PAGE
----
By Jesse Drake
Need your boarding pass printed? Do it yourself. Groceries rung up? Do it yourself.
Whether these tasks are a burden or a convenience depends on who you ask, but most Americans see self-service technology as a good thing.
A critical aspect of “convenience culture” is easy access to information. To that end, UIT’s Network Services team uses a variety of channels to disseminate information to the university community. They want to help users navigate the university’s network environment — from signing on to UConnect to contacting the right people for help.
Below is a quick look at these resources.
UIT Knowledge Base (KB)
The UIT Knowledge Base is one of the best resources for network-related information. The self-serve online library contains hundreds of step-by-step instructions and general information on UIT service topics. Network & Wireless has its own category, and the two most-viewed knowledge articles: Using the virtual private network (VPN) and UConnect wireless access."The Knowledge Base is a great example of how UIT tries to facilitate success by offering self-service resources," said Abraham Kololli, associate director of Network Services.
IT Service Catalog
Tying in closely with the KB is the IT Service Catalog, a one-stop shop for ordering central IT services. It’s used primarily by university employees, and is another way to access or request information on IT services.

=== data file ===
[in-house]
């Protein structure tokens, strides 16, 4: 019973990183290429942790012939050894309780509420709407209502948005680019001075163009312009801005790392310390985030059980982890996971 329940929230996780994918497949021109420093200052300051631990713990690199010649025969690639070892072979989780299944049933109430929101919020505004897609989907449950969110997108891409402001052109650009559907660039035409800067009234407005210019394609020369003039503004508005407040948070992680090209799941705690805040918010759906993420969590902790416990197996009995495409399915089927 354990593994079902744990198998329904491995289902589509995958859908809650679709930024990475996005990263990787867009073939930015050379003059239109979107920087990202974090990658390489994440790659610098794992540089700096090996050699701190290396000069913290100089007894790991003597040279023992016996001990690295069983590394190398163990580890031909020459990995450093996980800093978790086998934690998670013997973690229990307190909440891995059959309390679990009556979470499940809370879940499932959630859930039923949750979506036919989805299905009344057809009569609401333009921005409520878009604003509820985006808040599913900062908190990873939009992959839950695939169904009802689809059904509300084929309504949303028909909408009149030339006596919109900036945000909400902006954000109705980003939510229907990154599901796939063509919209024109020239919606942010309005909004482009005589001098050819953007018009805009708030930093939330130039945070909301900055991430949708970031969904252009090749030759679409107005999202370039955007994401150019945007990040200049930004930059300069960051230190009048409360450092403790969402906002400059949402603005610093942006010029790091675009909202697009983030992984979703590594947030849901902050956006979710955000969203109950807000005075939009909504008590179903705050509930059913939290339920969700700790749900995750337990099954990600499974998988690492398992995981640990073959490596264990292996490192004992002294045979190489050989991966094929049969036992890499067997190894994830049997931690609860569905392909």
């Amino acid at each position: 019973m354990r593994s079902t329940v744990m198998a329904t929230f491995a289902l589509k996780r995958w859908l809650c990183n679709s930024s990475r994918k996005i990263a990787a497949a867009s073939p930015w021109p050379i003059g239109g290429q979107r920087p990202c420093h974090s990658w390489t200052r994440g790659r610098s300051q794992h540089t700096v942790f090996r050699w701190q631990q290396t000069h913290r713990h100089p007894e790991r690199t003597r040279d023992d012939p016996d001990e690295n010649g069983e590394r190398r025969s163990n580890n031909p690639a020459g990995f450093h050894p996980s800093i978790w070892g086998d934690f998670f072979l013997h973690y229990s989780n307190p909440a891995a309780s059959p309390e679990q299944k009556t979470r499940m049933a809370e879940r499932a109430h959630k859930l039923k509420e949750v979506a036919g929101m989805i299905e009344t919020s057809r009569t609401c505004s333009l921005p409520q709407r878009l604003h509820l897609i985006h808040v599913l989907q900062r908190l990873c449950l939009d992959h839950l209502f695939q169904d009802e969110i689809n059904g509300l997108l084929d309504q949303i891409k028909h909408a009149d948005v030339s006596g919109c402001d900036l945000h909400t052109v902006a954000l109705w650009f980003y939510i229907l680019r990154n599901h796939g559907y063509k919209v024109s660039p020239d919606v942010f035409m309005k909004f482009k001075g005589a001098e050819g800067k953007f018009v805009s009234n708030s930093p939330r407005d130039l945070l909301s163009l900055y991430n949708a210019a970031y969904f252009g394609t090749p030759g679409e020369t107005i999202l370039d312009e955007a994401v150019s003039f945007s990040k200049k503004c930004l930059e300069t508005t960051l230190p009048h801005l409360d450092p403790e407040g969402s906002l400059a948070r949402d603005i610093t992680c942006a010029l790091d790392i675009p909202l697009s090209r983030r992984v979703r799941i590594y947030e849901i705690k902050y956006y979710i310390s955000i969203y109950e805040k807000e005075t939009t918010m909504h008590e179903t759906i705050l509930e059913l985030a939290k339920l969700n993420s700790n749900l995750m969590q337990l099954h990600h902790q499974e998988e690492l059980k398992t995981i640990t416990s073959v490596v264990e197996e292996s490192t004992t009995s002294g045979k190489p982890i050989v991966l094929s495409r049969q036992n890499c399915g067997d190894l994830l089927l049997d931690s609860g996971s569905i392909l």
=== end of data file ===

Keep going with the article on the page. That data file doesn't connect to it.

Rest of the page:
The top four network service requests:
Report an issue
If you’re having a “What’s up with my Wi-Fi?” moment, it’s important to report it. You can do a quick check of our system status web page https://uofu.status.io to see if network availability is degraded. If so, teams are working to fix the issue. If not, call the UIT Help Desk at 801-581-4000, option 1 right away. Alternately, you may use this online form (authentication is required) or email firstname.lastname@example.org, but be aware that calling is the best and fastest way to resolve an issue.
Campaigns and outreach
On occassion, the network team launches awareness campaigns, such as "Be a Good Wi-Fi Citizen," which outlines best practices for connecting to wireless networks at the U, in addition to actions that may interfere or degrade the performance of Wi-Fi on campus.
On a more personal level, Network Services staff hold on-site meetings with stakeholders when designing wireless upgrades in campus buildings. They also conduct phone interviews with members of the campus community to gather feedback on their experiences with the U's wireless network. These interviews help identify pain points and opportunities to improve the end user experience.
"We're continuously looking for feedback and actively working to better integrate campus needs into our services," said Clayton Norlen, UIT product manager in the CTO Office.
Of course you can always use our website, it.utah.edu/network, as a central source for network information, and access all of our Network News articles.
Four centuries ago, when Sir Francis Bacon purportedly said “knowledge itself is power,” it wasn't a world of kiosks and automated phone systems. But his observation that information signals strength endures. The issue today is not availability of knowledge, it's knowing where to find it.
We hope this review of network information resources helps point you in the right direction.